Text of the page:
outline the factors that can affect an individual's views on death and dying to include the following perspectives. social,cultural,religious and spiritual
Death is a personal event that man cannot describe for himself. As far back as we can tell, man has been both intrigued by death and fearful of it; he has been motivated to seek answers to the mystery and to seek solutions to his anxiety. [ [ Every known culture has provided some answer to the meaning of death; for death, like birth or marriage, is universally regarded as a socially significant
event, set off by ritual and supported by institutions. It is the final rite de passage. The social and psychological aspects of death have been studied by anthropologists, sociologists, psychologists, and psychiatrists; and the main outlines of their understandings can be summarized on three levels—cultural, social, and individual. The meanings which have been attached to death in most cultures include beliefs in some kind of existence after death; most peoples—save the nonliterate—have entertained theories of personal salvation; and religion, philosophy, and political ideology have provided some answers to man’s quest for the meaning of death. The relationship between death and the social structure has received little systematic attention from social scientists, although there is much research on the social prescriptions for bereavement, especially as these relate to ritualistic mourning and individual grief. Scattered empirical studies suggest that, for the individual in the contemporary Western world, matters of death are less salient than those of living, although there are clear traces of a latent and underlying ambivalence. ] ]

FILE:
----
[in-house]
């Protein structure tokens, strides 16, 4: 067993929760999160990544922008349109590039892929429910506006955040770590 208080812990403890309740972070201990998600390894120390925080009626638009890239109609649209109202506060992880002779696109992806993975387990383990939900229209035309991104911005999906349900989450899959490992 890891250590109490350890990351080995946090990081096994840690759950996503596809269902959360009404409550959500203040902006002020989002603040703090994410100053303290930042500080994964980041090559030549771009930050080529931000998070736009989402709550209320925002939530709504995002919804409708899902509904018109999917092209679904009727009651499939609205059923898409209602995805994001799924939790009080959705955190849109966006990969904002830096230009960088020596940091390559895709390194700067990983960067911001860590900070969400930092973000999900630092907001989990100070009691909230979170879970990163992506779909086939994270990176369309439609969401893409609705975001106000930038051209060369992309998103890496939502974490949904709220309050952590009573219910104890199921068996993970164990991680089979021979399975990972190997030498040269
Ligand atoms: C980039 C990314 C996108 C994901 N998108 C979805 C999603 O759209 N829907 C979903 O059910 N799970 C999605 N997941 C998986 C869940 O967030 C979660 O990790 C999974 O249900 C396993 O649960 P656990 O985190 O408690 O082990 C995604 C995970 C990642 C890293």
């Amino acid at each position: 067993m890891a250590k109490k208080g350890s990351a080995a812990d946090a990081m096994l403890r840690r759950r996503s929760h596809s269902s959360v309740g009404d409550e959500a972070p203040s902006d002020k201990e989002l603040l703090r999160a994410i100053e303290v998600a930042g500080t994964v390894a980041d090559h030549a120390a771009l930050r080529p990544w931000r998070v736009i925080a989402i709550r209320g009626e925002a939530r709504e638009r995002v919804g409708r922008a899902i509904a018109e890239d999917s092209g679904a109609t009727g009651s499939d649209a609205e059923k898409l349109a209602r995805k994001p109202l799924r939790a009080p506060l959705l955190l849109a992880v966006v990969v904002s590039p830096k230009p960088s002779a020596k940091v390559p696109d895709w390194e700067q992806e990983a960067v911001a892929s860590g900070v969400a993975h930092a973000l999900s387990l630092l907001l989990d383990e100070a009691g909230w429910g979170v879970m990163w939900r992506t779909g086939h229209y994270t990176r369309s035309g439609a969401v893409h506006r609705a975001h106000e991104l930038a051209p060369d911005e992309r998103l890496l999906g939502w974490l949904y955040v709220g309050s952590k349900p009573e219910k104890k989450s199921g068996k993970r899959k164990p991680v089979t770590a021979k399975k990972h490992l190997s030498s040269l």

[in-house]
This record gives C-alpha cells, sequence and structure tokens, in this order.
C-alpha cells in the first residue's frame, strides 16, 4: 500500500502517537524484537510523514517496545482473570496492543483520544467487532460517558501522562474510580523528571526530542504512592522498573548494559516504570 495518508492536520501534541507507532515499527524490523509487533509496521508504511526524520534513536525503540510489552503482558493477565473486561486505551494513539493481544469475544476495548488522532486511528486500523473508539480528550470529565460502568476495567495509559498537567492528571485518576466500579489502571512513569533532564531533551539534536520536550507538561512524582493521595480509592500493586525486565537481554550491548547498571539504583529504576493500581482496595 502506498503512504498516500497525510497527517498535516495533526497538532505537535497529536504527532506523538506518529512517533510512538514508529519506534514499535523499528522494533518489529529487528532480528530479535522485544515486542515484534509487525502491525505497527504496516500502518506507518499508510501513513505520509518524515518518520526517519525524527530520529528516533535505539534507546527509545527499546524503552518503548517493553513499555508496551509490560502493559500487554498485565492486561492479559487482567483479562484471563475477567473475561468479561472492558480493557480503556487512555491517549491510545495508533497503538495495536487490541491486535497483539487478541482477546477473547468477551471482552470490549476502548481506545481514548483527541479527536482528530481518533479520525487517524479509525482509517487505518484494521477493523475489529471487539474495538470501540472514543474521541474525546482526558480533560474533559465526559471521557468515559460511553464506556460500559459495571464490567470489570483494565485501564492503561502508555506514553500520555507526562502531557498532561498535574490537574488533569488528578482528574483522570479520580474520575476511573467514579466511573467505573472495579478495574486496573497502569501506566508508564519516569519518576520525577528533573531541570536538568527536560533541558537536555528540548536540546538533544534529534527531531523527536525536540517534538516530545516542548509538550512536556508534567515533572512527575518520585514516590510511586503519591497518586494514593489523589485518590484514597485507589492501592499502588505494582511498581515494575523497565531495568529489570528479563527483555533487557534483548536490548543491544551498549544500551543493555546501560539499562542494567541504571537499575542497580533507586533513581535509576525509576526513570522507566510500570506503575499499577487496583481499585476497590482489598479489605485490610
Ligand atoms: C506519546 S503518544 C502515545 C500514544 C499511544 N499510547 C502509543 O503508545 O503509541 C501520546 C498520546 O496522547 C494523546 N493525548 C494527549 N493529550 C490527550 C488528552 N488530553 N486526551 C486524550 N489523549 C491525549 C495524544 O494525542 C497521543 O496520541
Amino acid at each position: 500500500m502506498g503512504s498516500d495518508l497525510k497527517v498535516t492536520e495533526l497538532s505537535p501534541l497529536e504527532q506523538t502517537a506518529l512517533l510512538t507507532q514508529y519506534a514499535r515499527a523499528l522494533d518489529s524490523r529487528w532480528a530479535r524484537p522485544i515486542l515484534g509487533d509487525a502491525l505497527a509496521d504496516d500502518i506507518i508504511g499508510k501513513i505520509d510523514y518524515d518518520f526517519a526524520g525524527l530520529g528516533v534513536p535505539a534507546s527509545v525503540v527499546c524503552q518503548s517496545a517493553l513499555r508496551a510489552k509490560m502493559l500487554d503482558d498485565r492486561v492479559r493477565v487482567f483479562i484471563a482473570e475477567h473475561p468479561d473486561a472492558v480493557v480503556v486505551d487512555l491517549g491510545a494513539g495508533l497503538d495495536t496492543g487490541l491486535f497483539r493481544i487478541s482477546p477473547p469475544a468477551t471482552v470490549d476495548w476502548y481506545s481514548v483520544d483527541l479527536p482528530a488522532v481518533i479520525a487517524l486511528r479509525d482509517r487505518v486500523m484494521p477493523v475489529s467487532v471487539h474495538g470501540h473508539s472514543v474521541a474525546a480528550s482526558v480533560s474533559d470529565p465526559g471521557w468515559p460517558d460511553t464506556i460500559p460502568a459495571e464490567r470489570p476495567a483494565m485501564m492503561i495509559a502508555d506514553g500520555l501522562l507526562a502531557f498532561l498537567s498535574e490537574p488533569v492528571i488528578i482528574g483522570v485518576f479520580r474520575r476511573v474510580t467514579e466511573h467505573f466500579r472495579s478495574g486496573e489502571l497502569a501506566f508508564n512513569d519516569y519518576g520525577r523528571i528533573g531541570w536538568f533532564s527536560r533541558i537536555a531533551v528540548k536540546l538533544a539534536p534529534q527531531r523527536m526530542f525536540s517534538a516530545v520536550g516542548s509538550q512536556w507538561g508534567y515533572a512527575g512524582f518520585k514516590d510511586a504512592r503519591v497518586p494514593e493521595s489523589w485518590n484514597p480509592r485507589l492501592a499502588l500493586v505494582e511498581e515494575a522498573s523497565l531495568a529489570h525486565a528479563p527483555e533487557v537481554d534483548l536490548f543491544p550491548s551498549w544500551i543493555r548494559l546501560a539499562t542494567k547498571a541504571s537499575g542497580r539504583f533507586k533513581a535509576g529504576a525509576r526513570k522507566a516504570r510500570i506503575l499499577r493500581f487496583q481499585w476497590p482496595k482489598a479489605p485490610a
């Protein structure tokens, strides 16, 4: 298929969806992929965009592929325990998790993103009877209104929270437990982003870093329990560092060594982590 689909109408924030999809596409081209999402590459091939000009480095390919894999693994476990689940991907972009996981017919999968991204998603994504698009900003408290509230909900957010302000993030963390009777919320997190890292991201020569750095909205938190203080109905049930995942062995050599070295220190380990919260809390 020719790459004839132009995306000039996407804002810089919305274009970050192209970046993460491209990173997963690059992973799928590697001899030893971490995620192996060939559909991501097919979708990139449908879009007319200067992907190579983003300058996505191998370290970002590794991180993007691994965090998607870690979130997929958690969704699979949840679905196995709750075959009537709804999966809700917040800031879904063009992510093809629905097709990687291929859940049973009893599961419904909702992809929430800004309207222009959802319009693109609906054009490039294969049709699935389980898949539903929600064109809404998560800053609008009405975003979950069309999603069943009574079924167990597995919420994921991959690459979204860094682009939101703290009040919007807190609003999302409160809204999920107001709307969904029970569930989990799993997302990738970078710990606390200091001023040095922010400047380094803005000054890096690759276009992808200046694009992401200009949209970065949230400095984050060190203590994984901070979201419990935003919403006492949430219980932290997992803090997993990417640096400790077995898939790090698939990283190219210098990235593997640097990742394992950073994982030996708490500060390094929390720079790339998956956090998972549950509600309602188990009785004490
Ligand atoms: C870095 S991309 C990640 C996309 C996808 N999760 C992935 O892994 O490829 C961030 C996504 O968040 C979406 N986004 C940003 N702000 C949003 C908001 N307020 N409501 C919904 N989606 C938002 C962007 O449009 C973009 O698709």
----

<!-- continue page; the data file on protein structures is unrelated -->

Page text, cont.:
There are no new answers.